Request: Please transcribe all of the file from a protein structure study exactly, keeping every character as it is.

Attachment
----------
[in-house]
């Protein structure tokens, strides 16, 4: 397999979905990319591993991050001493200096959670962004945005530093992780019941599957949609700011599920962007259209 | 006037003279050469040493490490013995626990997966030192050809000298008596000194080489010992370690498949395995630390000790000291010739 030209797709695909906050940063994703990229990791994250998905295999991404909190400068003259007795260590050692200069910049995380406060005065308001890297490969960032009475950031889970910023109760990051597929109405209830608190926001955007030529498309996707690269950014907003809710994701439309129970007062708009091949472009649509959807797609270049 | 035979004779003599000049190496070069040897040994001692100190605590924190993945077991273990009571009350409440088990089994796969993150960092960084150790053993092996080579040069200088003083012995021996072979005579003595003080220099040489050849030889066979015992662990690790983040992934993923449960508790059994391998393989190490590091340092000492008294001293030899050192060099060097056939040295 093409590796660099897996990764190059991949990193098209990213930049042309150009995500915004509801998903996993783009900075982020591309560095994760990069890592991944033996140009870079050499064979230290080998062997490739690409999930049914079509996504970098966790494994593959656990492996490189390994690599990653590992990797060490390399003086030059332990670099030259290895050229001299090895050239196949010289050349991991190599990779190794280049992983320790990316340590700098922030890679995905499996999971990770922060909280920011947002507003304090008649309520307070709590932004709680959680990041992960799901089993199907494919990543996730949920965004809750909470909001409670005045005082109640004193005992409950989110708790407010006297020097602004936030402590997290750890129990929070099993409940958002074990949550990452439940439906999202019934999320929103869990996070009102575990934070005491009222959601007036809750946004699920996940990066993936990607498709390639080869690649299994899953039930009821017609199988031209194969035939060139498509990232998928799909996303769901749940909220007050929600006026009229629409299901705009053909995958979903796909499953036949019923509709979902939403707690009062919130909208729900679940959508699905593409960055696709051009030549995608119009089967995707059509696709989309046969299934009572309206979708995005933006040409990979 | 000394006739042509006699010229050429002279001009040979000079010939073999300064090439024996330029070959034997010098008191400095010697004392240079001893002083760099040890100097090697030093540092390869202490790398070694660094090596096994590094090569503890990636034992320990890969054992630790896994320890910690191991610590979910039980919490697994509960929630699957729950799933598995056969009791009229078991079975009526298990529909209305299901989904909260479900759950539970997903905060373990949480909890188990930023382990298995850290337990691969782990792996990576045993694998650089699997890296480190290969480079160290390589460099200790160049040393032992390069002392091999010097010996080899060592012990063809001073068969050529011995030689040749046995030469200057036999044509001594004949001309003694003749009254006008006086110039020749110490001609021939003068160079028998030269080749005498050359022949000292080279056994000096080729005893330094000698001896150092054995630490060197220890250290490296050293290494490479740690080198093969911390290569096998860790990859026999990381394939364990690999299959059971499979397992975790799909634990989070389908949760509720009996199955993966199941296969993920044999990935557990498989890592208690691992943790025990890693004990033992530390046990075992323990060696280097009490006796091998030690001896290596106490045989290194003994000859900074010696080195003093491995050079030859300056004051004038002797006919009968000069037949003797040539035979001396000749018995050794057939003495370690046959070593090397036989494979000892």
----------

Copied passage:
[in-house]
């Protein structure tokens, strides 16, 4: 397999979905990319591993991050001493200096959670962004945005530093992780019941599957949609700011599920962007259209 | 006037003279050469040493490490013995626990997966030192050809000298008596000194080489010992370690498949395995630390000790000291010739 030209797709695909906050940063994703990229990791994250998905295999991404909190400068003259007795260590050692200069910049995380406060005065308001890297490969960032009475950031889970910023109760990051597929109405209830608190926001955007030529498309996707690269950014907003809710994701439309129970007062708009091949472009649509959807797609270049 | 035979004779003599000049190496070069040897040994001692100190605590924190993945077991273990009571009350409440088990089994796969993150960092960084150790053993092996080579040069200088003083012995021996072979005579003595003080220099040489050849030889066979015992662990690790983040992934993923449960508790059994391998393989190490590091340092000492008294001293030899050192060099060097056939040295 093409590796660099897996990764190059991949990193098209990213930049042309150009995500915004509801998903996993783009900075982020591309560095994760990069890592991944033996140009870079050499064979230290080998062997490739690409999930049914079509996504970098966790494994593959656990492996490189390994690599990653590992990797060490390399003086030059332990670099030259290895050229001299090895050239196949010289050349991991190599990779190794280049992983320790990316340590700098922030890679995905499996999971990770922060909280920011947002507003304090008649309520307070709590932004709680959680990041992960799901089993199907494919990543996730949920965004809750909470909001409670005045005082109640004193005992409950989110708790407010006297020097602004936030402590997290750890129990929070099993409940958002074990949550990452439940439906999202019934999320929103869990996070009102575990934070005491009222959601007036809750946004699920996940990066993936990607498709390639080869690649299994899953039930009821017609199988031209194969035939060139498509990232998928799909996303769901749940909220007050929600006026009229629409299901705009053909995958979903796909499953036949019923509709979902939403707690009062919130909208729900679940959508699905593409960055696709051009030549995608119009089967995707059509696709989309046969299934009572309206979708995005933006040409990979 | 000394006739042509006699010229050429002279001009040979000079010939073999300064090439024996330029070959034997010098008191400095010697004392240079001893002083760099040890100097090697030093540092390869202490790398070694660094090596096994590094090569503890990636034992320990890969054992630790896994320890910690191991610590979910039980919490697994509960929630699957729950799933598995056969009791009229078991079975009526298990529909209305299901989904909260479900759950539970997903905060373990949480909890188990930023382990298995850290337990691969782990792996990576045993694998650089699997890296480190290969480079160290390589460099200790160049040393032992390069002392091999010097010996080899060592012990063809001073068969050529011995030689040749046995030469200057036999044509001594004949001309003694003749009254006008006086110039020749110490001609021939003068160079028998030269080749005498050359022949000292080279056994000096080729005893330094000698001896150092054995630490060197220890250290490296050293290494490479740690080198093969911390290569096998860790990859026999990381394939364990690999299959059971499979397992975790799909634990989070389908949760509720009996199955993966199941296969993920044999990935557990498989890592208690691992943790025990890693004990033992530390046990075992323990060696280097009490006796091998030690001896290596106490045989290194003994000859900074010696080195003093491995050079030859300056004051004038002797006919009968000069037949003797040539035979001396000749018995050794057939003495370690046959070593090397036989494979000892």